With some basic patterns locked and loaded it’s time to get serious with some custom patterns. This is usually where the wheels come off so be careful. Everybody likes new and shiny toys and so we tend to give that new property a whirl. Some end up with this try-and-refresh-browser technique (if you can call it that) and are asking for trouble. Avoid doing this in production code and if you do, like in a branch for example, for God’s sake remove all of it if it doesn’t work. If you lose your way SMACSS can bring back some sanity. In any case limit everything, limit your HTML, CSS and selector length. Specificity kills!

To do this you’ll probably need to do some refactoring from time to time and at least the following:

This is just the start and remember that patterns are the best way to start a project. It will help it grow into a young strong champion.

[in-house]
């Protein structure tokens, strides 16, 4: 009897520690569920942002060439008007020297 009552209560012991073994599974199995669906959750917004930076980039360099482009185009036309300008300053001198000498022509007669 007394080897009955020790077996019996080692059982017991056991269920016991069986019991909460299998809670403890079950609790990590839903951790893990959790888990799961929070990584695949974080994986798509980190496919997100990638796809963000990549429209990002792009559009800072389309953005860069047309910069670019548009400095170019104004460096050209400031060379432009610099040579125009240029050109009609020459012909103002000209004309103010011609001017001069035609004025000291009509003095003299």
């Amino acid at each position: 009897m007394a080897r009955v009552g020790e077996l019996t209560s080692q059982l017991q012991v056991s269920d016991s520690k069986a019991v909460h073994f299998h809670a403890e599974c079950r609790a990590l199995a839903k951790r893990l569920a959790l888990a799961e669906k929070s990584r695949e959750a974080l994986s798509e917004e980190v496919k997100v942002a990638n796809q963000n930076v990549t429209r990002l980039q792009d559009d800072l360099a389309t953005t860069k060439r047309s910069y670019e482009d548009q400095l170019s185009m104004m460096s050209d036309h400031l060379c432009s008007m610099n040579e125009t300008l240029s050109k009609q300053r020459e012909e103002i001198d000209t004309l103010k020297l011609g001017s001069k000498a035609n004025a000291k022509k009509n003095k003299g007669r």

So what are you waiting for? Start your next project with one of the aforementioned libraries or better yet, build your own!

1) normalize.css contains some browser specific hacks so I can’t wholeheartedly recommend it. However, it does contain a mountain of useful information so be sure to give it a look see.

2) Older web frameworks like JSF and .ASP.NET are the worst. Even the back-end boys have limited control with these systems.

Note: This article was originally posted on Fronteers and been translated into English for this blog.